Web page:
As a parent, I felt it was extremly important to teach my kids sensitivity, tolerance, and acceptance. So, when my son wanted to be an Indian, was I teaching him insensitivity? Should I have used this as a teaching moment? Certainly some costumes cross the line of negative stereotyping.

I’d like to hear from other parents about what is acceptable for their children’s costumes and how much thought they give to the message costumes send.

Add your  comment, including the ages of your kids. What costumes, if any, would you forbid your kids to wear?

School is out for the summer and the kids are free. Oh boy. Oh no! A kid’s dream, a mom’s nightmare! How are you going to survive?

The answer is to become a mean mom. No, that doesn’t mean to be nasty and negative and lock them in their rooms for the summer. It means to take charge and have a plan that you can stick to.

Watch this TV interview and learn the 3 steps to not just surviving, but making it a great summer with a balance between freedom and structure.

You don’t want to ruin their summer, or yours. So you need to give them some freedom and loosen up some of the structure. But if you want to survive with your sanity this summer, there has to be balance and a plan.

Oh no, what can it mean?

What has society become?

What has this mom done to her innocent little boy?


Absolutely nothing! Promoting transgender lifestyle… seriously??!! Wow. And I thought the homophobics had been hidden away in the closet. Can we throw them in there now & lock the door? There should be room now that the gays and transgenders have been let out.

 Please tell me no one paid any serious attention to this silly ranting about turning a little boy gay because he has pink toe nails. We haven’t really slid back into the dark ages, have we?

 I’d like to check in with my 2 grown sons on this who are, by the way, quite manly and no longer wear pink nail polish or bake in their Susie Homemaker miniature oven. Yes, my sons both had their nails polished as little boys. They wore dress up costumes that might have included their mom’s shoes and jewelry. OK, now don’t storm my home with Monster Mother signs, but yes, they even wore a bit of makeup when they were little to see what it felt and looked like. One of them had a Barbie doll. Horrors!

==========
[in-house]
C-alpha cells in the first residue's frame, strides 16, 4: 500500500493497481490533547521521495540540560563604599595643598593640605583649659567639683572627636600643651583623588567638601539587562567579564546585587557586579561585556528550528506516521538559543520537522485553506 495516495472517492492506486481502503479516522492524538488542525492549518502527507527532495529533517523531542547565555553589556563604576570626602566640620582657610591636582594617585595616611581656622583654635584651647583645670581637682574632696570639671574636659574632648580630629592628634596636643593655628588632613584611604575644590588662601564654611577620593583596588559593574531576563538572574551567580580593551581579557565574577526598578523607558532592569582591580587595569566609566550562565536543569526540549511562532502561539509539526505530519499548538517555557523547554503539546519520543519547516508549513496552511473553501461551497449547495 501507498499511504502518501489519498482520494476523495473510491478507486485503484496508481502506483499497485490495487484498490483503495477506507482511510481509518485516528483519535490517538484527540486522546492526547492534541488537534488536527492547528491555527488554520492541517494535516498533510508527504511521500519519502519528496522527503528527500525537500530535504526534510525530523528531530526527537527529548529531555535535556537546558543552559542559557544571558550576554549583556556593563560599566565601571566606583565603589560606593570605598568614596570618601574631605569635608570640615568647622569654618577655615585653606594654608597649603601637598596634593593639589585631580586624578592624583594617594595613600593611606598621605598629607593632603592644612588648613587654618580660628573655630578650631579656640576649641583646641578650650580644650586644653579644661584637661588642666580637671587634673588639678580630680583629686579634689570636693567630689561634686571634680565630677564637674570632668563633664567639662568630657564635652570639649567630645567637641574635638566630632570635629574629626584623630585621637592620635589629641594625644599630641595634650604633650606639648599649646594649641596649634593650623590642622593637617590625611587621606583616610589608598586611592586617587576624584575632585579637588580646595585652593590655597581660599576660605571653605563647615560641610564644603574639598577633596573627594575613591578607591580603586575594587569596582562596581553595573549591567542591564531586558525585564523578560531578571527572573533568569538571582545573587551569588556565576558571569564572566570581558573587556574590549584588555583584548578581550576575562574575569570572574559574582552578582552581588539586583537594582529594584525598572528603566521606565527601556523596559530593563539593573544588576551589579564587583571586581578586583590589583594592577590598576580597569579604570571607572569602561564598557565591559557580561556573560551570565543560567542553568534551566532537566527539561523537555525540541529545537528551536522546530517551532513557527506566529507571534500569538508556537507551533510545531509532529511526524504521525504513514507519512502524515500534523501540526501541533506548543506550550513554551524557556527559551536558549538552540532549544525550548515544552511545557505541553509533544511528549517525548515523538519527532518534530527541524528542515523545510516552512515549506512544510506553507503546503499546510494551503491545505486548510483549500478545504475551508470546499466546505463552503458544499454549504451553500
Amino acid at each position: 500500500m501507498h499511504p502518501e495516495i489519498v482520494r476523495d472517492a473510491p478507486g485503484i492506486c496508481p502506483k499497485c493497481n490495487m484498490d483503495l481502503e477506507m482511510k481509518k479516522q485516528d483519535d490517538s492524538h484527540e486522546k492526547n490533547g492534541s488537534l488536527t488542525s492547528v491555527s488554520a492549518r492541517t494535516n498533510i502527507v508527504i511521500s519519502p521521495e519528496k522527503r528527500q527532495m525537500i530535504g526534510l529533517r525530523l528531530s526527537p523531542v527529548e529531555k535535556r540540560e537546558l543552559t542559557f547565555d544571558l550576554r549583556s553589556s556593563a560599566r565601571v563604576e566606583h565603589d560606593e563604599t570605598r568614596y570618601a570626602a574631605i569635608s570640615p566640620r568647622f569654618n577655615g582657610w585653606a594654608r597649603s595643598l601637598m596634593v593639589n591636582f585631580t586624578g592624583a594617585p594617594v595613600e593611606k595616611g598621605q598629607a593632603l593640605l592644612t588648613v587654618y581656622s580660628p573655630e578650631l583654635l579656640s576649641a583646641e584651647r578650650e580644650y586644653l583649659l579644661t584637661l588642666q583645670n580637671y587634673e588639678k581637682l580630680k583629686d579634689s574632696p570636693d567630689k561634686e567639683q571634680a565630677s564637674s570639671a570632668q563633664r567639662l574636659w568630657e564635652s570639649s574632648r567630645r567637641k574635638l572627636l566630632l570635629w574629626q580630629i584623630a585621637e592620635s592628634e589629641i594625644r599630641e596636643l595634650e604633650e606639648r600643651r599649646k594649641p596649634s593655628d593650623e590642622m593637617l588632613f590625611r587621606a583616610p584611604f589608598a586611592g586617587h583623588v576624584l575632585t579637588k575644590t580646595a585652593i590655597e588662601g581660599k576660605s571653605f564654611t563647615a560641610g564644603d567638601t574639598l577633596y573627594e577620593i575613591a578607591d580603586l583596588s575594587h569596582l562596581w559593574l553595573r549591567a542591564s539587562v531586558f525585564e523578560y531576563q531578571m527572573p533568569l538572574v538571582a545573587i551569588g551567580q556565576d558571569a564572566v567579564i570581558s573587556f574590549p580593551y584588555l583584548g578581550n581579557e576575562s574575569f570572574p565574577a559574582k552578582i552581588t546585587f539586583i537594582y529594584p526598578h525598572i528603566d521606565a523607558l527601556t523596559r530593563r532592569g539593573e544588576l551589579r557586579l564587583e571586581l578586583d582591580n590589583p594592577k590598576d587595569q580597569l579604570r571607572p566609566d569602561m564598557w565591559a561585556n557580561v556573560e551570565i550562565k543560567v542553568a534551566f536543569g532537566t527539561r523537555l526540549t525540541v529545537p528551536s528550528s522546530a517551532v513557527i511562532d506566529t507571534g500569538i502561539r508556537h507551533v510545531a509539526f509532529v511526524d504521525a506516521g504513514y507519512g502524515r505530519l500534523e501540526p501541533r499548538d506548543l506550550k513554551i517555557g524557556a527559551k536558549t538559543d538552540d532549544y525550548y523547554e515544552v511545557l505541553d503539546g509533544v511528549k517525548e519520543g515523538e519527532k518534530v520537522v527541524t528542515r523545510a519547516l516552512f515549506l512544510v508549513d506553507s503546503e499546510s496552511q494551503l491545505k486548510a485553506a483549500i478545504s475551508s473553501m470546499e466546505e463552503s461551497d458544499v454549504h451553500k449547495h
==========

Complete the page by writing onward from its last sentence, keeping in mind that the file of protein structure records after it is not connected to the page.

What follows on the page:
When working professionally with kids, a mom once grabbed a toy vacuum cleaner out of the hands of her 3 year old son, saying, “Don’t play with that. It’ll make you gay.” I looked at her and said, “Please tell me you don’t truly believe that!” I promoted anything my boys would do in the way of cleaning & cooking. They need to be able to take care of themselves someday! By the time they were 12 they did their own laundry and took turns making family meals. If this is gay, I’m all for it. I would even be all for it if they cooked and cleaned in pink toe nail polish!

 No, they didn’t paint their toe nails anymore by that age. Why? Because it’s not acceptable in school. However, it is acceptable for boys to wear earrings, eyebrow & nose rings, tongue studs, and flower tattoos. Go figure.

Follow on Twitter

Enter your email address to follow this blog and receive notifications of new posts by email.

Ezine Expert Author

Follow me on Twitter

My Tweets:

Error: Twitter did not respond. Please wait a few minutes and refresh this page.